I want to share with you a course that I’m actually in right now (yes, I have invested into this course!), called Advanced Sync Strategies for Film, TV & Video Games. It’s taught by a guy named Vo Williams, who’s an independent hip hop artist [who] has made an awesome living getting his music placed in film, TV shows, trailers, video games [and] commercials. He’s had over 1,000 placements [for brands] such as PlayStation, Mercedes, NBA and the UFC. Last year, and I think also this year too, [he] has done the music for the Stanley Cup and NHL playoffs. He’s had his [music] in Lethal Weapon, Empire, Ballers (The Rock’s show), Atlanta, etc. So if you’re interested in learning how to get your music licensed for TV, film, video games, etc., definitely check out the Vo course: Advanced Sync Strategies for Film, TV & Video Games. I’ll leave a link in the description and the show notes as well if you want to check that out.

Learn How to Get Your Music Licensed in Film, TV & Video Games with: Advanced Sync Strategies for Film, TV & Video Games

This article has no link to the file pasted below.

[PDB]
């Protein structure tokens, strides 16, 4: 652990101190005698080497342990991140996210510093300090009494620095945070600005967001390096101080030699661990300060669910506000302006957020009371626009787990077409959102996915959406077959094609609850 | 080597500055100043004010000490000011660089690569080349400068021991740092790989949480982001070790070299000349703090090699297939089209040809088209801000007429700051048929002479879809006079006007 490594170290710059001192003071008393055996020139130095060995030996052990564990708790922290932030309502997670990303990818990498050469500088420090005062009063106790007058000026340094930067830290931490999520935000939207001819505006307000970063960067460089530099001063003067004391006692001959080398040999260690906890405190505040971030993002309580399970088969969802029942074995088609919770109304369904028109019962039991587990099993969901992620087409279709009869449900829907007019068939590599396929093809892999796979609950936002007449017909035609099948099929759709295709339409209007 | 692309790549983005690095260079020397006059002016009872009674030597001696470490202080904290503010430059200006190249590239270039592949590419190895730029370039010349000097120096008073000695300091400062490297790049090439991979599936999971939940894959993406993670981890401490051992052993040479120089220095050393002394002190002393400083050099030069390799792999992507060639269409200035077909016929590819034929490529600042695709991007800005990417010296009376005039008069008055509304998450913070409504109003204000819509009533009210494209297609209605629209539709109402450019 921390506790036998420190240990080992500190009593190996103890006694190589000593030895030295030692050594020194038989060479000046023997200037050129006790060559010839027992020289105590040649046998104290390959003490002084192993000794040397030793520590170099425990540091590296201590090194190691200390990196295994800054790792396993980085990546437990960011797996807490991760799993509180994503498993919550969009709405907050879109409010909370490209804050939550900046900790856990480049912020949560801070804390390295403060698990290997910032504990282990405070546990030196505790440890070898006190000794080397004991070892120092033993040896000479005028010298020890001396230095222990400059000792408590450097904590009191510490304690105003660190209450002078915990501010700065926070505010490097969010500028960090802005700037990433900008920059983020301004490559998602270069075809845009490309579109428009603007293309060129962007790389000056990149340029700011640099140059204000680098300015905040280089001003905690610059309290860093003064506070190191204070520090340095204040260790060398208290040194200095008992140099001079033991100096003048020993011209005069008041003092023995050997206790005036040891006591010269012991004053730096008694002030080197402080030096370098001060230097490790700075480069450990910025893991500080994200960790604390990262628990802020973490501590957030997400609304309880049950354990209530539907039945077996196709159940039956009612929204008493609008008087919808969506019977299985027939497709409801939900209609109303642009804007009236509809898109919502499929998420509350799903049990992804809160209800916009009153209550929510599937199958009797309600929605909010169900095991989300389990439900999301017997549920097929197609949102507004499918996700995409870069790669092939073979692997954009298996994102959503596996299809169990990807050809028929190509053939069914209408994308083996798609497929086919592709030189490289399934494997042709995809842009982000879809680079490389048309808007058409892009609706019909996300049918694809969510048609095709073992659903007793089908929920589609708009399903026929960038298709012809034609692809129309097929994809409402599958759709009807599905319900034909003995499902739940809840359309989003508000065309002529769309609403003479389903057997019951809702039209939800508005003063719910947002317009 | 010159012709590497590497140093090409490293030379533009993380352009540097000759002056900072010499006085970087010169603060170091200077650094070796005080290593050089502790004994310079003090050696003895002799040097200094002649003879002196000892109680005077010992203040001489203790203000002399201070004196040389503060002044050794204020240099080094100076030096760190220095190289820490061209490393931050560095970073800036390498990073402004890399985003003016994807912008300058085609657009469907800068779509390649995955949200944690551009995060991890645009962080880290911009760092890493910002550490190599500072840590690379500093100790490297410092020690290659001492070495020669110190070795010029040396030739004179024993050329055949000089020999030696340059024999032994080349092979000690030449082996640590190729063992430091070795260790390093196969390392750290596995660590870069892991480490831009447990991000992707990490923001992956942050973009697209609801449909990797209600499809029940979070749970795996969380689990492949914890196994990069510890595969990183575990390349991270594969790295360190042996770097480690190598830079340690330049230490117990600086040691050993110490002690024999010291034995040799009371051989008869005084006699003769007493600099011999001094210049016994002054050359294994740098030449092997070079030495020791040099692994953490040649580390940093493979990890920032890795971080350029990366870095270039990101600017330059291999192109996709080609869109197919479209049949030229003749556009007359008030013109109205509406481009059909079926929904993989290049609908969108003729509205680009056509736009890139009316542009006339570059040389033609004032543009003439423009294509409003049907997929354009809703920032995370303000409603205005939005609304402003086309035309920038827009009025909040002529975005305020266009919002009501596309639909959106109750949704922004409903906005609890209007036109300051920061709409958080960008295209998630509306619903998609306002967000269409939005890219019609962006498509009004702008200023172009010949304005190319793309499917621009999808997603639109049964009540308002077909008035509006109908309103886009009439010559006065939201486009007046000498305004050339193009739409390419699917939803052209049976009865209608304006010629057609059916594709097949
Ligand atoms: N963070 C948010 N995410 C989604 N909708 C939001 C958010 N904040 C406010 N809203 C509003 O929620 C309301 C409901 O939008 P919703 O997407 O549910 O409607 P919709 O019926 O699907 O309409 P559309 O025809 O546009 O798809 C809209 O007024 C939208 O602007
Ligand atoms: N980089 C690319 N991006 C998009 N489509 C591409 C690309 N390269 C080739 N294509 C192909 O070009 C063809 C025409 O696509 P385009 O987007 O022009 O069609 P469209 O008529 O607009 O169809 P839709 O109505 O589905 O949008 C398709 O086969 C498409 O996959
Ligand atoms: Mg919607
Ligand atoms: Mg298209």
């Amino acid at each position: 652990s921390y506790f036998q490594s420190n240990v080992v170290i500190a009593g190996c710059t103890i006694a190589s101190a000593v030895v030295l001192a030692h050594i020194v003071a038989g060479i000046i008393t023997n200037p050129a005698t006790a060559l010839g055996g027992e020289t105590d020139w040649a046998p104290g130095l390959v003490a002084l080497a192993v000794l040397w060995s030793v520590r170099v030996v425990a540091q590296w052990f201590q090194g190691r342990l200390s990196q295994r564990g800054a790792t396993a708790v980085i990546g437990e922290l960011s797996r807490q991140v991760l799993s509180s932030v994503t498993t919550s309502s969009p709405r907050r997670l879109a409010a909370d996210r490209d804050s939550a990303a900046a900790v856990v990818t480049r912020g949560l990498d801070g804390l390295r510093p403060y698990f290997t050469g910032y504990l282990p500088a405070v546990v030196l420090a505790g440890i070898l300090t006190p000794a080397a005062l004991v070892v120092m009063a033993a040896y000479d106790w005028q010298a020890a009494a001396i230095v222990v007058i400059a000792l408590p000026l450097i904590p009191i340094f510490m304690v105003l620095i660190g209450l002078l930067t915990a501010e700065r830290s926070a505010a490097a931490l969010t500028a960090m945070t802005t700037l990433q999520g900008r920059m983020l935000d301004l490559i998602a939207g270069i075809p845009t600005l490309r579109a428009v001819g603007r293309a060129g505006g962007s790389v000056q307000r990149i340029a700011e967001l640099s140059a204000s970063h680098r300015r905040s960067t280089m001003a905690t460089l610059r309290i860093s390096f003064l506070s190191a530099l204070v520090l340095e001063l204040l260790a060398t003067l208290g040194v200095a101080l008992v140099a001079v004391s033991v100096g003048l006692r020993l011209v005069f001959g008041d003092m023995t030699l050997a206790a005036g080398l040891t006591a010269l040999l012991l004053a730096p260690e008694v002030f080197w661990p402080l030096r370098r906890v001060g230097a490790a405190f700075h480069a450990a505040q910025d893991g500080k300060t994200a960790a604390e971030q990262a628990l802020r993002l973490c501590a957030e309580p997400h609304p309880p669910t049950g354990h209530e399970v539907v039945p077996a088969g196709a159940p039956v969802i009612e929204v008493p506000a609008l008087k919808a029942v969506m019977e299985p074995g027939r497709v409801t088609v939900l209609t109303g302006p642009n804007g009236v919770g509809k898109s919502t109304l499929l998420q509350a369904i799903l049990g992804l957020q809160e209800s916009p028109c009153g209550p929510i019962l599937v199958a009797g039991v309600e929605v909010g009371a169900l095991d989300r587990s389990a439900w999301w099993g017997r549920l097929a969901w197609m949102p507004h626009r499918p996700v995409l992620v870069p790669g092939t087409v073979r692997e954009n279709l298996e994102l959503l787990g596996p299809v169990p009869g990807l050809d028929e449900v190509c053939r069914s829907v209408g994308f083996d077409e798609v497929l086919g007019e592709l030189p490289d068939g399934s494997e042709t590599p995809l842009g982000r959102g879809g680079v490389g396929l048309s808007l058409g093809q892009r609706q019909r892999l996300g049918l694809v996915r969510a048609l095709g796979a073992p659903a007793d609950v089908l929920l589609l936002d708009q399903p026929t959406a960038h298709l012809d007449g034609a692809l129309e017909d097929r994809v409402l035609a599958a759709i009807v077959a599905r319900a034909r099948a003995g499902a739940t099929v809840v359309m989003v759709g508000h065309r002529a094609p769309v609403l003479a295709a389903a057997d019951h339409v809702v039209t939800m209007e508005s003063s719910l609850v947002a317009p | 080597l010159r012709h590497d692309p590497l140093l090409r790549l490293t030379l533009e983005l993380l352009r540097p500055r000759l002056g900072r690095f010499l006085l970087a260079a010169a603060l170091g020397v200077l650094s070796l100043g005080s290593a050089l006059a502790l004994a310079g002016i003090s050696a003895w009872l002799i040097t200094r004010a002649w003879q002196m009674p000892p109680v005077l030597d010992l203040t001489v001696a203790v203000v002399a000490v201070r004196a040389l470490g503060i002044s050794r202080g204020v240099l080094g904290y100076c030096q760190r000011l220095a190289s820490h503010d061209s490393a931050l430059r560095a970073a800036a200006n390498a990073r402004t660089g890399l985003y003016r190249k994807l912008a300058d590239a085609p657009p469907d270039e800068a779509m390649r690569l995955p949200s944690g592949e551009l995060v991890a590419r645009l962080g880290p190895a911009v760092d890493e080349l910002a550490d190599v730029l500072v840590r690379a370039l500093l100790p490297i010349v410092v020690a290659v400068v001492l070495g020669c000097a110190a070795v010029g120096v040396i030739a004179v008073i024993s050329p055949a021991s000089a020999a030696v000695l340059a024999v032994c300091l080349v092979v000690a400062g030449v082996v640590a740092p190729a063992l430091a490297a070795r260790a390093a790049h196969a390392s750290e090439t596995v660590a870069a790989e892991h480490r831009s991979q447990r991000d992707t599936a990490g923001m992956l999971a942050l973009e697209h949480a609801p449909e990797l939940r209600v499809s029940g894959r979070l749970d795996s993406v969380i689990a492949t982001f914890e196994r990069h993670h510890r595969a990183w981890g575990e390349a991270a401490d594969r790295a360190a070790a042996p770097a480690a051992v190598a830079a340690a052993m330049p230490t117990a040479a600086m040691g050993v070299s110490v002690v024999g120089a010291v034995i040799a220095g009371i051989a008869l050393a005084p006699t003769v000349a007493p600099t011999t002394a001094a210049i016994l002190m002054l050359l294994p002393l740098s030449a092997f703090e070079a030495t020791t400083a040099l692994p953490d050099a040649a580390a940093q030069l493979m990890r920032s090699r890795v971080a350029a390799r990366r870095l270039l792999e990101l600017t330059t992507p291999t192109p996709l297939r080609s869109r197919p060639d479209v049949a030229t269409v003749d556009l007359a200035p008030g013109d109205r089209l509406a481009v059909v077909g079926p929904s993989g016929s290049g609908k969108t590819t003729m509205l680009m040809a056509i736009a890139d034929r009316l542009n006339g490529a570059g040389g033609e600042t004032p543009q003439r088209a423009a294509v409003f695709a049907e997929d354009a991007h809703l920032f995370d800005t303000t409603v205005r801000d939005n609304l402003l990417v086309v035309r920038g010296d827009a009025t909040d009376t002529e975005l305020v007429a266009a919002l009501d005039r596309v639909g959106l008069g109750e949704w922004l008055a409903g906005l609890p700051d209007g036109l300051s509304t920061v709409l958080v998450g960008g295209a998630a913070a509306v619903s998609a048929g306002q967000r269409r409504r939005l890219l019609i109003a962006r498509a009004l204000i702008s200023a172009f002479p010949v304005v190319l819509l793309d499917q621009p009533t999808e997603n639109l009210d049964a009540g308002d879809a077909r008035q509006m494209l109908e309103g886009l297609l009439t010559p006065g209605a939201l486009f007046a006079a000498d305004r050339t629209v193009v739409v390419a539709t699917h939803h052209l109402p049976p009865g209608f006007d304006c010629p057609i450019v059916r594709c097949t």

NOTE: The course only opens twice a year. So depending on when you’re hearing this, if you go to that link, the course may not be open at that time. But just keep that in mind — that the course does open twice a year.

Number 16 is social video monetization. This is on Facebook, Instagram, TikTok, Triller, etc.. You can actually earn money when your music is used for video content on social media platforms. And the fees can vary depending on the platform. Make sure that you’ve opted in with your digital distributor. Go into your account (TuneCore, CD Baby, etc.) and just make sure that you set that up — I don’t know if all of them automatically do that. It’s something you want to make sure is all set up. If people are making skateboarding videos or whatever, and they use your music, you can get paid for that. If your song is used in a video that goes viral, that could that could spell out a pretty big check for you! Again, just make sure that you’re set up for social video monetization through your digital distributor.

Number 17 is making money from your YouTube channel. This can look like a couple of different things. If your music is used in a YouTube video that’s running ads, YouTube pays part of that ad money to the rights holder for the song — the person who owns the master copy. Let’s say somebody makes a video and they put your music in the background, and somebody pays for YouTube ads and runs it on that video, you can get paid as being the rights holder for the song.